Cassini's research is catalogued by NASA with some pretty stunning images. Giving a different kind of tribute - one that's a bit more operatic - is the one and only Robert Picard, whom you may know The Doctor on Star Trek: Voyager. It's not his first time straddling the worlds of space exploration and opera; we recounted a few gems a few years back.
Whether you turn Sawney Bean himself into a booming basso profundo with a mean snarl and a taste for human flesh, or you tell the story of an anti-social family living among a mob-like community with a tendency toward exaggeration and gossip, the story is full of operatic qualities.
Perhaps they're trying to tell us something, these vacationing opera-and-music-makers. Maybe they're saying, Get out of the city, you crazy opera-house addicts, they're saying. Go sit by a lake somewhere, and build up your vitamin D for the season to come.
One singer admitted an irrational fear of finding himself standing downstage centre, unable to do anything but open and close his mouth silently and dumbly, like a carp. A conductor told me that he rarely uses a baton, for fear of letting it slip out of his hands and fly into the eyeball of his concertmaster. A certain director is afraid of accidentally preparing the wrong opera.
They're mean, mad, and even murderous: call it sexism, or call it a series of very loud Freudian slips, but the creators of opera have never been too kind to mothers. Still, Mother's Day is fast approaching; despite the generally poor representation they have in our favourite operas, these crazy mamas sure do get some great music.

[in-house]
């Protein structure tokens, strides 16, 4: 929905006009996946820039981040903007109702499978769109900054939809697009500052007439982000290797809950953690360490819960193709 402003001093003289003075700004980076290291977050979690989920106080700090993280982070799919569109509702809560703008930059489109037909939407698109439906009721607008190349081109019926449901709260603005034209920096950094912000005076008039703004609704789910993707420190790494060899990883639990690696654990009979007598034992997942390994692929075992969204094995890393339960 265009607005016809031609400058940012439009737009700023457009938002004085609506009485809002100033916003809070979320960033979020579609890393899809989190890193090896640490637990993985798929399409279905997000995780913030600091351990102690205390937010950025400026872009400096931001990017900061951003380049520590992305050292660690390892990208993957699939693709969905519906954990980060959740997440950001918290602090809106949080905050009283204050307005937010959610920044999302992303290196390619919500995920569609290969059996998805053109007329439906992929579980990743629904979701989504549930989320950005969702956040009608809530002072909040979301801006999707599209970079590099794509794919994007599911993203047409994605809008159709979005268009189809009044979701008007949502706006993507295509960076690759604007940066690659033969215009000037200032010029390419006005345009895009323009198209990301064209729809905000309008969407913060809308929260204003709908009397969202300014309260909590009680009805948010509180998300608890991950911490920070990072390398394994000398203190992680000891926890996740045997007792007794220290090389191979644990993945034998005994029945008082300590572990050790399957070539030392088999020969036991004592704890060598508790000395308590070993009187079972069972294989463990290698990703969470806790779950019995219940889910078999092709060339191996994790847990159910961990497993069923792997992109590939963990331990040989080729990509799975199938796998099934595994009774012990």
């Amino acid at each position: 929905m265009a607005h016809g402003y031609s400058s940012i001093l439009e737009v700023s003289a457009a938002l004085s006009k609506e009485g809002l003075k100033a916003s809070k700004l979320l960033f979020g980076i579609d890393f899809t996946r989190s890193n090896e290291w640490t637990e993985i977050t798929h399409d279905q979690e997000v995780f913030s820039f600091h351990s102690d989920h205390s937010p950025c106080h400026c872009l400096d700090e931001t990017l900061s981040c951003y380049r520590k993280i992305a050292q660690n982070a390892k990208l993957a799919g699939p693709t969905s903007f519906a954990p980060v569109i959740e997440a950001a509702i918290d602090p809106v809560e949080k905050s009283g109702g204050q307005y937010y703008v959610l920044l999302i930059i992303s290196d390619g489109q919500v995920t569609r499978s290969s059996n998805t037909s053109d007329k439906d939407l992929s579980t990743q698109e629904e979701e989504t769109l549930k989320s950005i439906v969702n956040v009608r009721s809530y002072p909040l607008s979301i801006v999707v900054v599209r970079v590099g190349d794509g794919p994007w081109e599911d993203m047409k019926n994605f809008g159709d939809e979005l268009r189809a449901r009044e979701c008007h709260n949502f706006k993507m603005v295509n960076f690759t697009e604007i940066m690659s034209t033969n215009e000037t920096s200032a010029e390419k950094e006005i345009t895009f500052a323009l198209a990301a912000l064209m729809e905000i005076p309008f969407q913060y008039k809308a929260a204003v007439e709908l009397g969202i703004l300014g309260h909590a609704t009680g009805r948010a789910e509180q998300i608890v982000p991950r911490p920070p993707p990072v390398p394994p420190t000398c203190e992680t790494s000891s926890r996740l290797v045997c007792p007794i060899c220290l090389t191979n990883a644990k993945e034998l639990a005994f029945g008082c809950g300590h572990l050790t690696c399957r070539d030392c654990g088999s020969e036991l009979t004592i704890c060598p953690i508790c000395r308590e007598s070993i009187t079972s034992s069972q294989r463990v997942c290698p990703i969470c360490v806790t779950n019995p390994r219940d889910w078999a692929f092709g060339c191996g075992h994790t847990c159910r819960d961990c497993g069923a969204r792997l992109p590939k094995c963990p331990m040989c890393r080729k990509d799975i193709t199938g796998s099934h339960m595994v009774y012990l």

Is it just us, or do strapping tenors always seem to waver on the line between charming enthusiasm and invasion of personal space? Now, this woman is being a great sport as a stranger (for all intents and purposes) touches her face. She's likely one of the many women and men who would indulge Mr. Grigòlo in an impromptu - and tactile - voice lesson.
The combination of his belching, singing, and loud drunken soliloquies is enough to wake up the grouchy Fafner, a dragon who values his sleep. Surprisingly, Falstaff's jolly demeanour diffuses the usual rage that Fafner feels upon being woken up; the dragon takes the knight up on his offer for more wine, and the two get along famously.
It's true! If you're a fan of Star Trek, you're well aware of the Klingon culture's appreciation for opera. 'u', the so-called "First authentic Klingon opera on Earth" by Eef van Breen, Kees Ligtelijn, and Marc Okrand, was put up in 2010 in The Hague to sold-out crowds.
Karaoke is pretty huge in the Philippines, and apparently the standards of performance are held to dangerously high levels. In fact between roughly 2002 and 2012, there were about six instances of karaoke-induced violence, which later became known as the "My Way Killings". Yup, as in the song "My Way", famously popularised by Frank Sinatra in the late 1960s.
A narcoleptic supernumerary has earned great praise for his portrayal of the dead body of Buoso Donati in Puccini's "Gianni Schicchi", now in-demand as Buoso-du-jour.